You could say it is the perfection of ‘patriarchal’ values, just as ‘collaborative, cooperative, compassionate, inclusive, life-enhancing’ are feminine impulses. I have been working since 1998 to nurture the Feminine in the transnational C Suites. I’m getting tired of the lack of results. I’m getting ready to burn my bra again. Women? Where are you? Where is your threshold of tolerance? Let’s give the Feminine its due. If we don’t, who will? If not now, when?

cv harquail January 26, 2010 at 8:16 pm

I am *so* with you on this Elsie!

Leila Monaghan January 26, 2010 at 3:21 pm

CV– Fomenting is good!

Rachel–Your comments on the inequality of the workplace are right on and profoundly feminist. Those who fear losing positions, those who live paycheck to paycheck and have others dependent upon them, are in a far more delicate position than those who don’t fear the loss of their livelihood. But that fear can also stop people from taking actions. I am reminded of the early strikes by the men and women of the labor movement. Poor people, who desperately feared losing their jobs, put their jobs and sometimes lives on the line, to rewrite the conditions they worked under. As Elsie says, the entire culture has to be rewritten so that it is not just those who compete ferociously/act like those in charge/look & think like those in charge and (probably most importantly) are accepted by those in charge who have some control in a situation. Possibilities for alternate employment, from general increase in the economy and from feminist, authentic organizations, are one possibility for increased security for those who feel trapped and unable to speak.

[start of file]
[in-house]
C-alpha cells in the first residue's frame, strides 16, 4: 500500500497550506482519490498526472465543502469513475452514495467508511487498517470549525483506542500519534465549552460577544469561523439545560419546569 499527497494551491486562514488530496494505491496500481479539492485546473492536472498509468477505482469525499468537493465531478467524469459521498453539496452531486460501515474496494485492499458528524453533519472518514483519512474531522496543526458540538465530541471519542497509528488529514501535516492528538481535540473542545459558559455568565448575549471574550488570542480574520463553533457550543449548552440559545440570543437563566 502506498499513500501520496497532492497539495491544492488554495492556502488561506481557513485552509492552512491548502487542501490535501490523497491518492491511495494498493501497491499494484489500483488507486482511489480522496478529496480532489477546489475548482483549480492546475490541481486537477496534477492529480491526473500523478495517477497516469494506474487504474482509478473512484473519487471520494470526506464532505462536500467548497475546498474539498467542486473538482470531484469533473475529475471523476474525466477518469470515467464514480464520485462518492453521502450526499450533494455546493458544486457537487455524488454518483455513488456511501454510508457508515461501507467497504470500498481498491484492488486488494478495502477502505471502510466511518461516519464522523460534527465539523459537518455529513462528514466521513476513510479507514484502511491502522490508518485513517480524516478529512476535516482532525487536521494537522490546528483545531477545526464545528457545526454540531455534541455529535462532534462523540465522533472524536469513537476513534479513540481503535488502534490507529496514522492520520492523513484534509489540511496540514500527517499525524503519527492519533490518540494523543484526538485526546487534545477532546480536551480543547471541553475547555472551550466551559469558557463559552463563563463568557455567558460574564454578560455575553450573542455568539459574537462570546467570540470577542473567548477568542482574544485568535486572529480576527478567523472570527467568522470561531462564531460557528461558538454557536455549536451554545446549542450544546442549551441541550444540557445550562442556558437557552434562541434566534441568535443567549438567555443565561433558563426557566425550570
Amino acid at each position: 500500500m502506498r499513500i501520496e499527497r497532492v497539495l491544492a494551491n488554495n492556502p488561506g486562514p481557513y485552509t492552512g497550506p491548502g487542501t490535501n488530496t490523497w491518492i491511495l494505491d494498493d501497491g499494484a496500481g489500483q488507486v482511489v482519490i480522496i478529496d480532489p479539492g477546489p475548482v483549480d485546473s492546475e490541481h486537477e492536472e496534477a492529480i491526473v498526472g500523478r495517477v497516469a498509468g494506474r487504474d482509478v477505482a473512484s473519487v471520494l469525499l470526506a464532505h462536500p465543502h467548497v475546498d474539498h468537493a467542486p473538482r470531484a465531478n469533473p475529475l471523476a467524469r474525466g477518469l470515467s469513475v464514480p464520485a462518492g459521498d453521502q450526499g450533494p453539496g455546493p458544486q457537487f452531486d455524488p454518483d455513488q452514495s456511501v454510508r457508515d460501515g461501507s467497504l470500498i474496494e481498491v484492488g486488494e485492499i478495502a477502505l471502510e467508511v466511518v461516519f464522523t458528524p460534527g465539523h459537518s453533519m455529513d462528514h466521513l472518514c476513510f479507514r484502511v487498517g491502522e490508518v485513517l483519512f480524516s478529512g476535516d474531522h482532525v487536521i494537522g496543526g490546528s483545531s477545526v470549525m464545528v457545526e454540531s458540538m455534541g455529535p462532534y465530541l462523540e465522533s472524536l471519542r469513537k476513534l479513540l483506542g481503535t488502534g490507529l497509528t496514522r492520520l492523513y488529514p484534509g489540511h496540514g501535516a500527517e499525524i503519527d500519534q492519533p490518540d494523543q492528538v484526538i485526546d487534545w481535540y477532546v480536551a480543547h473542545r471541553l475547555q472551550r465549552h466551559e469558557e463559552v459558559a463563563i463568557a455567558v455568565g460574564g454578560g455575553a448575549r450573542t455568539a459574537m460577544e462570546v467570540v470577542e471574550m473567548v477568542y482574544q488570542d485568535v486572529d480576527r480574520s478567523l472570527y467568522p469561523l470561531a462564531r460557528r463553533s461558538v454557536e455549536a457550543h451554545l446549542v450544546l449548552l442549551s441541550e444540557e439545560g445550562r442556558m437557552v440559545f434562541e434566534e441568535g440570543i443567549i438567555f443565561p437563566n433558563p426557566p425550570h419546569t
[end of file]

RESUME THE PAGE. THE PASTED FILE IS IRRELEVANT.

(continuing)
joe gerstandt January 26, 2010 at 11:13 pm

Great post.